We are full swing into cozy season — think pumpkin spice instant ramen and knitted sweaters. Here are six books we are cozying up to this fall. 

“Year of the Tiger” by Alice Wong (Vintage Books: Sept. 6, 2022)

Alice Wong is an alien mutant from a faraway planet — or so she claims in “Year of the Tiger.” The much-beloved activist and editor of “Disability Visibility” has finally written her memoir for all those asking. But as per usual, Wong does not abide by convention. And why should she? Disability has long held the potential to break and disrupt capitalist, white, ableist structures, but nevertheless, disabled people are often put in a box and asked, “How can we make your life more normal?” (Normalcy is a boring scam, people!)

“Year of the Tiger” reads as a scrapbook of sorts, filled with images and pictures and essays. Pulling from Wong’s previously published articles and interviews, Wong’s prolific nature shines through — it’s not that she can’t write your standard memoir, she just doesn’t want to. From being the “Angry Asian American Disabled Girl” growing up in Indiana, bucking the model minority mold, to snapshots of surviving the COVID-19 pandemic, Wong puts on full display the vibrancy of and the threats to living as a disabled Asian American. And she doesn’t do it alone. While the memoir’s focal point is Wong, she weaves in a multitude of voices from family to friends in her interviews, showing that no one is truly independent. 

I savored every section of “Year of the Tiger,” and for someone as anal about books as myself, actually enjoyed just picking a random section and reading. Let Wong’s memoir disrupt your norms — I’m sure she’d be proud of you! — Giannina Ong

Bliss Montage” by Ling Ma (Farrar, Straus and Giroux: Sept. 13, 2022)

Ling Ma’s new short story collection might not have the same apocalyptic stakes as her debut novel “Severance,” but it does have the same uncanny melancholia. The stories in “Bliss Montage” display the range that Ling has as a writer — in one, the main character lives with all her ex-boyfriends (content warning: domestic violence); in another, two friends trip on a drug that makes them invisible. Although not always clearly stated, narratives revolve around female and/or Chinese characters — at least, that’s how I imagined them. 

My personal favorite from the collection, “Tomorrow,” follows a pregnant woman named Eve whose fetus’ arm experiences a preterm birth — yes, only its arm. The story is set in a post-American world where countries around the world are disavowing anything and everything from the U.S. colonist regime (think: goodbye, Kentucky Fried Chicken!). In it, Eve goes to China to be with an aunt, running away from work and her baby’s father to bond with her future baby’s arm. 

Reading “Bliss Montage” is like eating an orange with chocolate hidden inside. You think you know what you are getting yourself into because the scenario feels familiar but then becomes unexpected, even somewhat disturbing. Nevertheless, it is an altogether rather satisfying combination that must be experienced to be understood and shared. The short story format works well for readers. My advice: Take “Bliss Montage” in bites rather than whole. — G.O.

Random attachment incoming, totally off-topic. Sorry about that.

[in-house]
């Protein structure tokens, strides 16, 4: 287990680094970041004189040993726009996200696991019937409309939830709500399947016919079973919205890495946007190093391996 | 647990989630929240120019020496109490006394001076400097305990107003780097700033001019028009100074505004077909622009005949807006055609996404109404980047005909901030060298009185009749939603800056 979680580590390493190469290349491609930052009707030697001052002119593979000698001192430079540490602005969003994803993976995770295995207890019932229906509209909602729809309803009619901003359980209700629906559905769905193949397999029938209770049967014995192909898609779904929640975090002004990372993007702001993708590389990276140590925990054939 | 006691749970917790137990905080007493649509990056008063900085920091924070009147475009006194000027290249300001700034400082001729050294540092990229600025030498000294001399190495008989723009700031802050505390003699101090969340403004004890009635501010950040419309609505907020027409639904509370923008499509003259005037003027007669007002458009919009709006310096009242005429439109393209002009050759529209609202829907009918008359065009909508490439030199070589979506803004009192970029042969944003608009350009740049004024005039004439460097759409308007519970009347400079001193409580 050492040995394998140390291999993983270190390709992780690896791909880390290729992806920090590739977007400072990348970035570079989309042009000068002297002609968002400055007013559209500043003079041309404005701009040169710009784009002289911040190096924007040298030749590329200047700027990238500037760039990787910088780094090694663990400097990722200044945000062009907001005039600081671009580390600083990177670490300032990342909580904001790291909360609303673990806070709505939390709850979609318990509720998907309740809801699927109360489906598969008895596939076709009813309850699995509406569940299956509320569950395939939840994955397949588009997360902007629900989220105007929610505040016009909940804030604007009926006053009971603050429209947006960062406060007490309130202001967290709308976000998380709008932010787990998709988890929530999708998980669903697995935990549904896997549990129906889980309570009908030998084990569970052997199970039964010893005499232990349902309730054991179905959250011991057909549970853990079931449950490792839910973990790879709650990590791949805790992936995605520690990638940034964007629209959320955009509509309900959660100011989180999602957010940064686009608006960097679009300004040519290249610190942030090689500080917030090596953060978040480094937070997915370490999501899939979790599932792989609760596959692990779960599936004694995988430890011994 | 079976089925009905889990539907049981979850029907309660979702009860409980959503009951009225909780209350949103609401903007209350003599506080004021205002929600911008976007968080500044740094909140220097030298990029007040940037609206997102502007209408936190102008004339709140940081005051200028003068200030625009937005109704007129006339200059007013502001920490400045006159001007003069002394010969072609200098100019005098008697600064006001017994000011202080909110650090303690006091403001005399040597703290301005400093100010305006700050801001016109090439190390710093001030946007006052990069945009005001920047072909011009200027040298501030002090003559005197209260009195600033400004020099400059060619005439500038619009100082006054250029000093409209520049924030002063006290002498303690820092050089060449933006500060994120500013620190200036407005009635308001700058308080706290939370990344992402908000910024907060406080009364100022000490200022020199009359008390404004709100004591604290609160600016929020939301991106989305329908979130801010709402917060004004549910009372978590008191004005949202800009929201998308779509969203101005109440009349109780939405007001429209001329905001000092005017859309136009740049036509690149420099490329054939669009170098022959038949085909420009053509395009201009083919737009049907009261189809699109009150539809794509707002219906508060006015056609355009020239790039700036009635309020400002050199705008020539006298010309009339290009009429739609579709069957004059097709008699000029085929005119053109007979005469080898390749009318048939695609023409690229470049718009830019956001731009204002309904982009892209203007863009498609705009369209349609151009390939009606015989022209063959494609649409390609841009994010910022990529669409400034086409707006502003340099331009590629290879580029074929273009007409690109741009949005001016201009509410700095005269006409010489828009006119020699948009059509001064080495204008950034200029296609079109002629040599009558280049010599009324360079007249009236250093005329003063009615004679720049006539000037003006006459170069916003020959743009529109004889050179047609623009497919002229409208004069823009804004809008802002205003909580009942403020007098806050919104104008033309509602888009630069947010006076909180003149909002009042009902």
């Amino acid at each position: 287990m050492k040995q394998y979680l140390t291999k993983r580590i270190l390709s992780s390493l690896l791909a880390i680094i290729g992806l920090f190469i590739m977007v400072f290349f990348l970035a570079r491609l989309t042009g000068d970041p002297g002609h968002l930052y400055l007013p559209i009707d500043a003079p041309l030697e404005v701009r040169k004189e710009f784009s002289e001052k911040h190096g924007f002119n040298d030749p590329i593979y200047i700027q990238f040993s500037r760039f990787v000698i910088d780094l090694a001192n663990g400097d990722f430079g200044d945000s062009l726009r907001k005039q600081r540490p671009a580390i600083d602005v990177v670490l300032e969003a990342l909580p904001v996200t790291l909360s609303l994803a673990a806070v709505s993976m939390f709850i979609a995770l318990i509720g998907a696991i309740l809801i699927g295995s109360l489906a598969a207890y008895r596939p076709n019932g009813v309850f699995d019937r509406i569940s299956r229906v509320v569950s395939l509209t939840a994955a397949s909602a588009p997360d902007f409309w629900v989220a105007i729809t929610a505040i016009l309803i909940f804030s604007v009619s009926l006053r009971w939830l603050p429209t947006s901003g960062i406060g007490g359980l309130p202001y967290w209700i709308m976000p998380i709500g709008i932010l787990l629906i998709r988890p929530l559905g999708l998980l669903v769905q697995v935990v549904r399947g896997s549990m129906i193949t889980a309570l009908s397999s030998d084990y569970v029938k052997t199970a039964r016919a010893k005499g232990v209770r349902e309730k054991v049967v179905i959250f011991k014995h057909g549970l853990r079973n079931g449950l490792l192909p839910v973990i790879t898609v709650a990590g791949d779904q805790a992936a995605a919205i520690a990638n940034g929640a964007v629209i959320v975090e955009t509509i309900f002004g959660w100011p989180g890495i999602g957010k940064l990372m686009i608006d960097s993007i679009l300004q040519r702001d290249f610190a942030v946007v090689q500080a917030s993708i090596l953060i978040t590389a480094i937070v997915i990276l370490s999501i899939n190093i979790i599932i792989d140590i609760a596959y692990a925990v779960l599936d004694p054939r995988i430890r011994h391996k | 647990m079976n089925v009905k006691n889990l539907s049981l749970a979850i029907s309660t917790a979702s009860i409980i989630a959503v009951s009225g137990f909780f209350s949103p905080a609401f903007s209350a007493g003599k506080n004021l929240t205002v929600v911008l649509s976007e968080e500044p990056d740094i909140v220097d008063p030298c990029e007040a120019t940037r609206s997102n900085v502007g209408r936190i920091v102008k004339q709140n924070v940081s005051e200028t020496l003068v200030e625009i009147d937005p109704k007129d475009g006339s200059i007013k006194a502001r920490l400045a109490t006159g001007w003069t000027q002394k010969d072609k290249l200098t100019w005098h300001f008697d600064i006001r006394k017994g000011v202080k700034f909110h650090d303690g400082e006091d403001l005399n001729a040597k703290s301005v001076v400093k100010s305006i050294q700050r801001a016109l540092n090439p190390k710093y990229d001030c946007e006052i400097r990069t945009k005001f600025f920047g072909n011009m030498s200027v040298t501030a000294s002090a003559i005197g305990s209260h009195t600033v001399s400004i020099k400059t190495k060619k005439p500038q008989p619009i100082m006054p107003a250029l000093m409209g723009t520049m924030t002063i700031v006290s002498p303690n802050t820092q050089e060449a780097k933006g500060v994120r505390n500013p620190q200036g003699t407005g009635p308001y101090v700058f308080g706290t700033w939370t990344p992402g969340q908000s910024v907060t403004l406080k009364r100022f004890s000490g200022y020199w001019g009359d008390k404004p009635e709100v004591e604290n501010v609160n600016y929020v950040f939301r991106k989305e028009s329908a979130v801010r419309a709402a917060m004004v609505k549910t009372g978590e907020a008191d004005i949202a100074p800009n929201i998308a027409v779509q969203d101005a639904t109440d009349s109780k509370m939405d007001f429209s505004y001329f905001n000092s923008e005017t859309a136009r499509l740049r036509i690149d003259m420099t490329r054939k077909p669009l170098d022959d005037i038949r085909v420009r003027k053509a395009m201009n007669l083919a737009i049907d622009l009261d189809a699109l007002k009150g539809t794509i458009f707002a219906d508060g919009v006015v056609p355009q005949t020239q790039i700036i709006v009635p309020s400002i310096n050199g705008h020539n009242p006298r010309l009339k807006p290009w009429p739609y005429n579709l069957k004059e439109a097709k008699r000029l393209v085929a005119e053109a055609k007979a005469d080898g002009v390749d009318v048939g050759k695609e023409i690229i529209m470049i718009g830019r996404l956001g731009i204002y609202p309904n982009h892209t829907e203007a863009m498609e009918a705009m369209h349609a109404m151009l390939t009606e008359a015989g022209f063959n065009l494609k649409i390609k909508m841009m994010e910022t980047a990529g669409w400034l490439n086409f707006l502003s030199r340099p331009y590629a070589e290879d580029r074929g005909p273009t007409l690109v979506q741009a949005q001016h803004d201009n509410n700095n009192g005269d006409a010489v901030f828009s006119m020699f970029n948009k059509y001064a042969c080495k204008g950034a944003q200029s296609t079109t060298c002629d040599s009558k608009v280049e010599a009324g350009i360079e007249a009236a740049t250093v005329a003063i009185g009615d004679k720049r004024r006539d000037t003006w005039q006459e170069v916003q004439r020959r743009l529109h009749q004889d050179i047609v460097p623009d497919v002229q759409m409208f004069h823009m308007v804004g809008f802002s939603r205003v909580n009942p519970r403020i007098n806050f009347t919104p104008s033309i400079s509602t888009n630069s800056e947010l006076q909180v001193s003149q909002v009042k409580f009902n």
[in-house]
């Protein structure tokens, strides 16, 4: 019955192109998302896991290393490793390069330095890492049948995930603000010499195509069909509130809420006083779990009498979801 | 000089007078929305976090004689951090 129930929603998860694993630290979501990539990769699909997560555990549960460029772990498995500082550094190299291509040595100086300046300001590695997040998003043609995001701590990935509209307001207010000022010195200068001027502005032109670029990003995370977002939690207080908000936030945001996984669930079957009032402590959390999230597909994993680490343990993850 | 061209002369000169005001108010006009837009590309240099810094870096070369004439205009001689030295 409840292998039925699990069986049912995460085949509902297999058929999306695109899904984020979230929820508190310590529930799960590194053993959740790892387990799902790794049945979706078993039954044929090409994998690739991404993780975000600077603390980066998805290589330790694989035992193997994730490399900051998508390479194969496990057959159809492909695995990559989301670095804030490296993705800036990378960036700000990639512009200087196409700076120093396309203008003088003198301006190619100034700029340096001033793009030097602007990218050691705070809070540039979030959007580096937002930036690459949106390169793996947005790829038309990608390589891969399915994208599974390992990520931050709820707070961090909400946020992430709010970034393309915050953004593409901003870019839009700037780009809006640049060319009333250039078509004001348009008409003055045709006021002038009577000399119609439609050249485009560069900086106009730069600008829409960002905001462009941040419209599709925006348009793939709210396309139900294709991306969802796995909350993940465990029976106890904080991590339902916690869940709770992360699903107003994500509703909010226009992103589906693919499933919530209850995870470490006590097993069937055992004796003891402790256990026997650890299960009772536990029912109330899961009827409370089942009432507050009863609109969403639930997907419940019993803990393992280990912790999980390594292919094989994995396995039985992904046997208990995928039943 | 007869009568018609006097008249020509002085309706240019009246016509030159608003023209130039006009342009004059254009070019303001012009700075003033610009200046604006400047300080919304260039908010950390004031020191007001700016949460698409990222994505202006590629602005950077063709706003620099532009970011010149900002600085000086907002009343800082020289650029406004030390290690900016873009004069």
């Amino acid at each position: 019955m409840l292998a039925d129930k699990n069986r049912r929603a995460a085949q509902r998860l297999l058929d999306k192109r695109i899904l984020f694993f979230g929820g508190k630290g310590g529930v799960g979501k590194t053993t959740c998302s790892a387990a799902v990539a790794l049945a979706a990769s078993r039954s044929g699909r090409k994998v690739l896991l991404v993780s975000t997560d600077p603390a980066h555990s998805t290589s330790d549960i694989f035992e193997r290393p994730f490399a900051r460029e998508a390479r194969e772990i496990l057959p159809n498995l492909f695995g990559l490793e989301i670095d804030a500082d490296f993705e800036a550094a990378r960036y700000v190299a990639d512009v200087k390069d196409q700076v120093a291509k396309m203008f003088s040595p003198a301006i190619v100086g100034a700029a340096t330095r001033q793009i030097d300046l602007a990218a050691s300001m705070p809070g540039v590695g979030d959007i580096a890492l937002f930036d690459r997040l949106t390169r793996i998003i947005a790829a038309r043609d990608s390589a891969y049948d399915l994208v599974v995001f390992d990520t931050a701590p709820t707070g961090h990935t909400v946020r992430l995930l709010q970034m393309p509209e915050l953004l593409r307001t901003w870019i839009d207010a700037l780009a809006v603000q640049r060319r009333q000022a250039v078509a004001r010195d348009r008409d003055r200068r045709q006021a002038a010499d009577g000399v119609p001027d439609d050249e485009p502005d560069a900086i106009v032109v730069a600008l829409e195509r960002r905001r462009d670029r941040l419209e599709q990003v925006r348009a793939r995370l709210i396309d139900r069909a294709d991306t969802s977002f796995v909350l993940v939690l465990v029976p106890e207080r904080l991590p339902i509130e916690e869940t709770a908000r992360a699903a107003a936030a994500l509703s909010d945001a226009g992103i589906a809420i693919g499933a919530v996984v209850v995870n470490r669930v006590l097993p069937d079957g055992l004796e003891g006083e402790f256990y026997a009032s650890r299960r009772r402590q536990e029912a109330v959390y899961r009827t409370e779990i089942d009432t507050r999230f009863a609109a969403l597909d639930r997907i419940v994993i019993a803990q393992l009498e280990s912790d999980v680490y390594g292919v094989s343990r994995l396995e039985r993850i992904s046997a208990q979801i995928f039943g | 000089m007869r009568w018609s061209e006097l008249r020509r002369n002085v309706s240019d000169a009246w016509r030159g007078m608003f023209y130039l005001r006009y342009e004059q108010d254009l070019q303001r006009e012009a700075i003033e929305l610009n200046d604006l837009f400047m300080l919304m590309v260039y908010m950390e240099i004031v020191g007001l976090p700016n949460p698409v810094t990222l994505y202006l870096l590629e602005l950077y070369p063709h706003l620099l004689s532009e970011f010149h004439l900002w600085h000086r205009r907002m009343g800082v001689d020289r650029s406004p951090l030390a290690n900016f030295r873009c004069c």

All Our Missing Hearts” by Celeste Ng (Penguin Press: Oct. 4, 2022)

Set in a not-so-alternative reality where American patriotism and surveillance turn against East Asians in our country, “All Our Missing Hearts” follows a boy and his mother as they find their way to one another. What would happen if anti-Chinese sentiments gained traction? In Celeste Ng’s fictional world, the Preserving American Culture and Traditions Act (PACT) is put into place after a devastating economic crash that is ultimately blamed on the Chinese government. PACT “outlaws the promotion of un-American values and behavior” and also promises to protect children. Silencing dissent, the law targets East Asians and their allies, but also separates children from parents who are unfit — read: unpatriotic. Ng’s premise is not so unrealistic; many groups in our nation have been subjected to targeting by America’s white supremacist design, including Muslims in the aftermath of 9/11 and other Asian American groups throughout history. 

The plot focuses on Bird Gardener and his Chinese mother Margaret, a poet who has been forced into hiding. Margaret is just a model minority Chinese woman thrown into the rebellious uprisings after a line from her poetry is used by a protestor who gets shot and killed. Through Bird’s quest to reunite with his mother, we learn about how the oppression and struggle for equality faced by Chinese people is one bound to the struggle of other BIPOC folks. I would venture to say that “All Our Missing Hearts” is the first time that Ng tackles the issue of race relations in America head-on. In her commentary about her previous novel “Little Fires Everywhere,” Ng shared that she always imagined the main character Mia to be a person of color, but did not write race in because she did not think she “could represent, or should represent, a Black woman’s experience or a Latina woman’s experience.” Of course, the Hulu adaptation casts Kerry Washington as Mia and fills in the rest. But this novel really hits the nail on the head when it comes to race — some might say a little too hard — and being a person of color in our (white supremacist) nation.